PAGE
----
Richard Hanus ’76 honored his late father by creating a scholarship to benefit the accounting department at Mays Business School. The Houston resident donated $25,000 toward establishing the Lawrence Hanus Memorial Scholarship in Accounting at Mays.

Richard Hanus says he appreciated the opportunity to honor his father. “I liked the “permanence’ of establishing an endowment in my dad’s name, and wished to credit him with some of my achievements,” he says. “He taught me fiscal discipline, conservatism, and doing more than is required to create value, which has served my firm and clients well.”

Richard Hanus ’76 (pictured here with his wife, Donna) honored his late father, Lawrence Hanus, by creating a scholarship to benefit the accounting department. “He would really enjoy what the scholarship does to foster individual development and growth,” Richard says.

Lawrence Hanus taught an accounting/bookkeeping course at McKenzie/Baldwin Business School in Bryan in the 1950s and assisted others in tax return preparation. “He was always focused on doing things right and being precise,” his son says. “Dad also encouraged education and made sacrifices with mom to ensure my brother, sister and I received a good education. All three of us and several of our children have received degrees from Texas A&M, with others still in progress. He would really enjoy what the scholarship does to foster individual development and growth.”

Richard has served on the Accounting Advisory Council spanning a number of years. And, as a partner at Ernst & Young, he and his wife Donna have supported corporate gifts and endowments through its matching gifts program. Donna and Richard believe in supporting education and are currently recognized as members of the A&M Legacy Society. “This was an opportunity to do something above and beyond the E&Y programs to benefit the department and give some recognition to a key influencer,” he says.

Mays Dean Jerry Strawser says the accounting program has been “hugely successful because of the passion and support of former students like Richard … He has given back to this program through his time, energy and financial resources to make it among the nation’s elite.”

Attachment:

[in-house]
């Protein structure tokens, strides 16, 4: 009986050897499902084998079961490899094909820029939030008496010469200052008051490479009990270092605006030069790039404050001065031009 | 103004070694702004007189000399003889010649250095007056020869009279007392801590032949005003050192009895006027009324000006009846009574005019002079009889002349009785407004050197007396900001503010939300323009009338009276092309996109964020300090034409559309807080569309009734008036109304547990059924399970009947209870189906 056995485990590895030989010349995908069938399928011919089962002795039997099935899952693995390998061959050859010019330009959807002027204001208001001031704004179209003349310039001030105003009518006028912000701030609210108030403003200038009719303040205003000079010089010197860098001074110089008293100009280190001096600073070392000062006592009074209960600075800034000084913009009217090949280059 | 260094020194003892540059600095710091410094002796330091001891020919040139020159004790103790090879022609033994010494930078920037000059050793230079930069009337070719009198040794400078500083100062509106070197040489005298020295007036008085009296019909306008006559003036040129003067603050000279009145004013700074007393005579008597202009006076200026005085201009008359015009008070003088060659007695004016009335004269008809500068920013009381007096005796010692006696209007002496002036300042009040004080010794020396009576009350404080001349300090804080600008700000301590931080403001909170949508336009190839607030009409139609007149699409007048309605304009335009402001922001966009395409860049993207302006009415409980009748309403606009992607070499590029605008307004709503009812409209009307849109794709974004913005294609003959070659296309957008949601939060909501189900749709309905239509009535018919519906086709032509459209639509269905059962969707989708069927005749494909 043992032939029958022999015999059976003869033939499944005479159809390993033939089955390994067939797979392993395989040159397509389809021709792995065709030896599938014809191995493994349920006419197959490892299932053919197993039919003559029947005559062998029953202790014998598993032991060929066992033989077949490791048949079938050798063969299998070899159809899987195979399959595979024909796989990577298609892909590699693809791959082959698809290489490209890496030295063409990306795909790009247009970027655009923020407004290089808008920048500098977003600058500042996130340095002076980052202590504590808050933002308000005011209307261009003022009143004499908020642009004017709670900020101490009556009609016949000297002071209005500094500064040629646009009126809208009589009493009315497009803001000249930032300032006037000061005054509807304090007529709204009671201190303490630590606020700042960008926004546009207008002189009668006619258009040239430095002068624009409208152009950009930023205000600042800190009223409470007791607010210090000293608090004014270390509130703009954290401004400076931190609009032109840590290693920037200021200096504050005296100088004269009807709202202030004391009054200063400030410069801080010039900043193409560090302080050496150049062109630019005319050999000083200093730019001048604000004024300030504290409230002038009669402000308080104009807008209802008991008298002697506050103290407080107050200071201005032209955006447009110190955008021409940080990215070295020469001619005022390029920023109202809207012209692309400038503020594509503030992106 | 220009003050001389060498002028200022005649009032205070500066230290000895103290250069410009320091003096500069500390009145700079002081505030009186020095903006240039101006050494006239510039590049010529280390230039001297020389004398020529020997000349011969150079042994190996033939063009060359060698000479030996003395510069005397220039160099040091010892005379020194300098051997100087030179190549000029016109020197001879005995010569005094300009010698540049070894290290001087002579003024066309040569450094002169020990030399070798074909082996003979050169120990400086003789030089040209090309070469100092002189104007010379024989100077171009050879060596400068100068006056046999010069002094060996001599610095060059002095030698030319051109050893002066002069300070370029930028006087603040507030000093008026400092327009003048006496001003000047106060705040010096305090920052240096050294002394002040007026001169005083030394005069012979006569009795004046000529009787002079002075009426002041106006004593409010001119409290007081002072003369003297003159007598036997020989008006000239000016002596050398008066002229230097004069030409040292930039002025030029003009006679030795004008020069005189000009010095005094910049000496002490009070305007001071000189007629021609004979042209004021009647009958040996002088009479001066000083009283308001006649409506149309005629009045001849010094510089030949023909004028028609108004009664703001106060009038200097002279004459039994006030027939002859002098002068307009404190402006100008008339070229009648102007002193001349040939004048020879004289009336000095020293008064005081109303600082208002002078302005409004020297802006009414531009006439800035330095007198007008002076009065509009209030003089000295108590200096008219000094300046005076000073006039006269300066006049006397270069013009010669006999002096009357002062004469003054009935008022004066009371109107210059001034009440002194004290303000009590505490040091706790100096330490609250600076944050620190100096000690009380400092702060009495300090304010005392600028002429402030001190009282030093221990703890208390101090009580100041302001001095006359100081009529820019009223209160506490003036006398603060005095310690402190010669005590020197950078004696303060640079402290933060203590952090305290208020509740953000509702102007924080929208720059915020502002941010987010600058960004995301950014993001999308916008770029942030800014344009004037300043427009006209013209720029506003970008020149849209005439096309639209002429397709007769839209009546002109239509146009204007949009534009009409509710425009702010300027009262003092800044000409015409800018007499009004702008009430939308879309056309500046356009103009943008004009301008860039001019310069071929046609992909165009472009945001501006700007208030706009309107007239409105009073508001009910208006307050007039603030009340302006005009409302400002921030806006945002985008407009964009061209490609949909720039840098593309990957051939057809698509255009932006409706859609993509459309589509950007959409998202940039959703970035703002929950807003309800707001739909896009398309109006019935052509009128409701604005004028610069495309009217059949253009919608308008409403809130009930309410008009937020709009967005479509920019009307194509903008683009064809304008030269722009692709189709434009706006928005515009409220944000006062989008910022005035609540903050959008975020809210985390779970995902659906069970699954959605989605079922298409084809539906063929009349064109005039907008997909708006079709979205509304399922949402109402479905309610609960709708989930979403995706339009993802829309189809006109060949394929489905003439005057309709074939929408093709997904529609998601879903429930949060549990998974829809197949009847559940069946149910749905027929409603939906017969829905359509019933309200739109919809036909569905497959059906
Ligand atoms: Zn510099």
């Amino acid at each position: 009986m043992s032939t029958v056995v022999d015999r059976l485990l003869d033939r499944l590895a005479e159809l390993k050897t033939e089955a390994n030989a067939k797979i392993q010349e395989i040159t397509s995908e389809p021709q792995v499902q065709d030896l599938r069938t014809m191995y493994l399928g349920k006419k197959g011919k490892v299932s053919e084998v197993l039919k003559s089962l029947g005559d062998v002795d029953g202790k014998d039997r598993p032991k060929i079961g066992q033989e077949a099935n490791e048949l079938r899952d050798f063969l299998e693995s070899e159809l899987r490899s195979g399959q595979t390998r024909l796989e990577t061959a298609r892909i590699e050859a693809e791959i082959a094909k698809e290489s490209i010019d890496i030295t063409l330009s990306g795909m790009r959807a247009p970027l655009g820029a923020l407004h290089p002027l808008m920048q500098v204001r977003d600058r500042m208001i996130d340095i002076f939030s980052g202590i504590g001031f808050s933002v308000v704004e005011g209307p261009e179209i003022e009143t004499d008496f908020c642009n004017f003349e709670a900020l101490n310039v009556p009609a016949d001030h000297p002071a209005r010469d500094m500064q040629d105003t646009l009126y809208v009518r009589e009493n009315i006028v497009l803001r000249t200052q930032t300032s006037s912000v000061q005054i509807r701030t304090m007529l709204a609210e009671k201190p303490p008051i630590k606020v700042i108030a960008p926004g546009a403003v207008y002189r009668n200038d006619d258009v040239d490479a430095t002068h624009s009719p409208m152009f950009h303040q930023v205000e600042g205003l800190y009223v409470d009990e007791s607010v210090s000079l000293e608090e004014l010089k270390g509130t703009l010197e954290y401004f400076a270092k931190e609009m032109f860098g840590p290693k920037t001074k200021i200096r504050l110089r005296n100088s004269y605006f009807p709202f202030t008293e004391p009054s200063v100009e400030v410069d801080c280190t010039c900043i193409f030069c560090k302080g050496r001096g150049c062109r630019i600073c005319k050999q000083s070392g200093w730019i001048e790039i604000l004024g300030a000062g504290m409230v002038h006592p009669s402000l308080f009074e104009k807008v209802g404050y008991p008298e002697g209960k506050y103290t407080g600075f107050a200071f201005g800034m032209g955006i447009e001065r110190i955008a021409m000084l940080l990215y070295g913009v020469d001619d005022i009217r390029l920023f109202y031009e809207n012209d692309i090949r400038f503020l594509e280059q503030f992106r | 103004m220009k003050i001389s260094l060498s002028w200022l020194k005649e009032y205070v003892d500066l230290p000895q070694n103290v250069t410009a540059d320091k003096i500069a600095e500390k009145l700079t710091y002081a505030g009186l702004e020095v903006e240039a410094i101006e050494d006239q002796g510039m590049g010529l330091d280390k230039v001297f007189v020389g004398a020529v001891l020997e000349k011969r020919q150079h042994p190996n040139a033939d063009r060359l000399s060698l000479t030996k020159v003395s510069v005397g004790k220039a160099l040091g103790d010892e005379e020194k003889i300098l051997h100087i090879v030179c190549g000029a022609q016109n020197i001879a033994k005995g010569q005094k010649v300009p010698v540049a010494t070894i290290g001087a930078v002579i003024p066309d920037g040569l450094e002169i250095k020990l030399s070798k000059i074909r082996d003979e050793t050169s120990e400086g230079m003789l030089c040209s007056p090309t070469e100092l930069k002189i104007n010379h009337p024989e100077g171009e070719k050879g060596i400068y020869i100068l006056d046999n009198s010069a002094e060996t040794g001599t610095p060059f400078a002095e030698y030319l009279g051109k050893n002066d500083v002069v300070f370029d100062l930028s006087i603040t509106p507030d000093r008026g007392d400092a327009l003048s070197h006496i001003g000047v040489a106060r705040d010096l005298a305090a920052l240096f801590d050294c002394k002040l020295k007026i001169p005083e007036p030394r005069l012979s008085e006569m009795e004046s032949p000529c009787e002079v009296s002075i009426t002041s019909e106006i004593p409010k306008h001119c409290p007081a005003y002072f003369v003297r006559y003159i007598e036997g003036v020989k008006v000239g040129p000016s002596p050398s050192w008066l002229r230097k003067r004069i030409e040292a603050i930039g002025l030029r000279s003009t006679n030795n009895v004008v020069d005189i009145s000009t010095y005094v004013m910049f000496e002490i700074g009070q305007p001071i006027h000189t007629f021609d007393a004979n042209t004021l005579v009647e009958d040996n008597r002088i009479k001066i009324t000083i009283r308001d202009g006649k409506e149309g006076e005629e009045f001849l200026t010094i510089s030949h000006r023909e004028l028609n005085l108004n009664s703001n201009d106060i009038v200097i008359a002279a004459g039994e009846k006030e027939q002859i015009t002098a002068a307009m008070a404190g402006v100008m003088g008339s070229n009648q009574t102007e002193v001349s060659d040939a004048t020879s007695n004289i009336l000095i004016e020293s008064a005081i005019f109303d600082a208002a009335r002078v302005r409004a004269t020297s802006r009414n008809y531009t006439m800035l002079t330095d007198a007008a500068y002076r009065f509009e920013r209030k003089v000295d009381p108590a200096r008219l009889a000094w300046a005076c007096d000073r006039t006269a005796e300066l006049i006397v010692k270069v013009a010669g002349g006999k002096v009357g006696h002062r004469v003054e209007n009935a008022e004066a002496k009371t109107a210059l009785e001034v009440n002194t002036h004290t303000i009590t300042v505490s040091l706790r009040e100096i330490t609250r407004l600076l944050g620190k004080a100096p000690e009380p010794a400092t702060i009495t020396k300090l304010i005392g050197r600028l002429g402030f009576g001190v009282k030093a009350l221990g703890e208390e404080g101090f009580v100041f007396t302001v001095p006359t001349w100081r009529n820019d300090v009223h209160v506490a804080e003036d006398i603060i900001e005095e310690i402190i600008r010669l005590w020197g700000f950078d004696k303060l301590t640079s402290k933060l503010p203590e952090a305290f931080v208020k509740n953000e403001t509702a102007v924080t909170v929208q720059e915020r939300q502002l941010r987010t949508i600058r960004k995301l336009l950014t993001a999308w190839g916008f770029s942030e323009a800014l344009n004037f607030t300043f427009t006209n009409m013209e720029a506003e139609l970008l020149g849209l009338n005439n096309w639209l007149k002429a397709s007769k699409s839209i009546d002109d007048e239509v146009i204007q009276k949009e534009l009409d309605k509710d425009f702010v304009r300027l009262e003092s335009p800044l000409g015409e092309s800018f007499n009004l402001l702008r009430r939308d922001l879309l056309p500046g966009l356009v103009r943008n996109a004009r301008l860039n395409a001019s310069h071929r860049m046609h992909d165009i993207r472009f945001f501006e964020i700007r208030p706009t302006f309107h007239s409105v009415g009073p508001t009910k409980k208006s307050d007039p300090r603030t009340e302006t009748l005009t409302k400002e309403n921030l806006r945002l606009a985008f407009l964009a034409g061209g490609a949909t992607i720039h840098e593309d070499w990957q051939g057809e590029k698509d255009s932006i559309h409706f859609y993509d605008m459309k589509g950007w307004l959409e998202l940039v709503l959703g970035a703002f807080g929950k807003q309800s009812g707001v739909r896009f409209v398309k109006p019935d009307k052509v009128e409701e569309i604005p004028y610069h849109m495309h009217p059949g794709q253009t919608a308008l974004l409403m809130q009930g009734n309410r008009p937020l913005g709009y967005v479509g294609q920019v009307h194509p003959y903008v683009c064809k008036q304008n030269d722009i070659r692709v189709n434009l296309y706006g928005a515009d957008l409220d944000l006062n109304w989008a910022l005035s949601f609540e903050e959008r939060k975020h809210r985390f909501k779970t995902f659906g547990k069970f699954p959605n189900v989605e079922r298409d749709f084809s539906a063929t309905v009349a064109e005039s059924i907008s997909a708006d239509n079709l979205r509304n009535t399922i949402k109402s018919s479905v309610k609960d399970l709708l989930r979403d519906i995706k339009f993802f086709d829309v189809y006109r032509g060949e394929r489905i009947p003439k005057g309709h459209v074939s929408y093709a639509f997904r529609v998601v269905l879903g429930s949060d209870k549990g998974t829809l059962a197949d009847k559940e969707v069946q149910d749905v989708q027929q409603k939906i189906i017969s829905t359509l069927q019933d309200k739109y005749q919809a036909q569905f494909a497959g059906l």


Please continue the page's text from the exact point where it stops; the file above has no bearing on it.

James Benjamin, accounting professor and department head, said Richard Hanus was in the first group of students he taught when he arrived at Texas A&M. “I remember him as a dedicated student with a genuine personality,” Benjamin says. “He had a quiet sense of humor and seemed to be well-liked by his classmates. Those traits do not seem to have changed over time.”

Benjamin says he kept up with Hanus from early in his career, and has not been surprised with his success in public accounting and his accomplishments in life. “He has been a very effective auditor and he is now a leader in his firm in advising other partners on technical accounting issues,” he says.

Hanus became an advocate for Texas A&M early in his career with Ernst & Young, Benjamin recalls. In the early 1980s, Hanus and an Ernst & Young partner (who was not an Aggie) convinced the firm leadership to commit to funding one of the first few professorships in the business school. He was also involved in the subsequent funding of several other E&Y endowments in support of the accounting program.

“Richard understands the importance of scholarship support for our students and he has assured me that he plans to add to the endowment over time,” Benjamin says. “I really appreciate the impact that Richard has had on our program through his advice and financial support, and I have also been fortunate to have him as a friend.”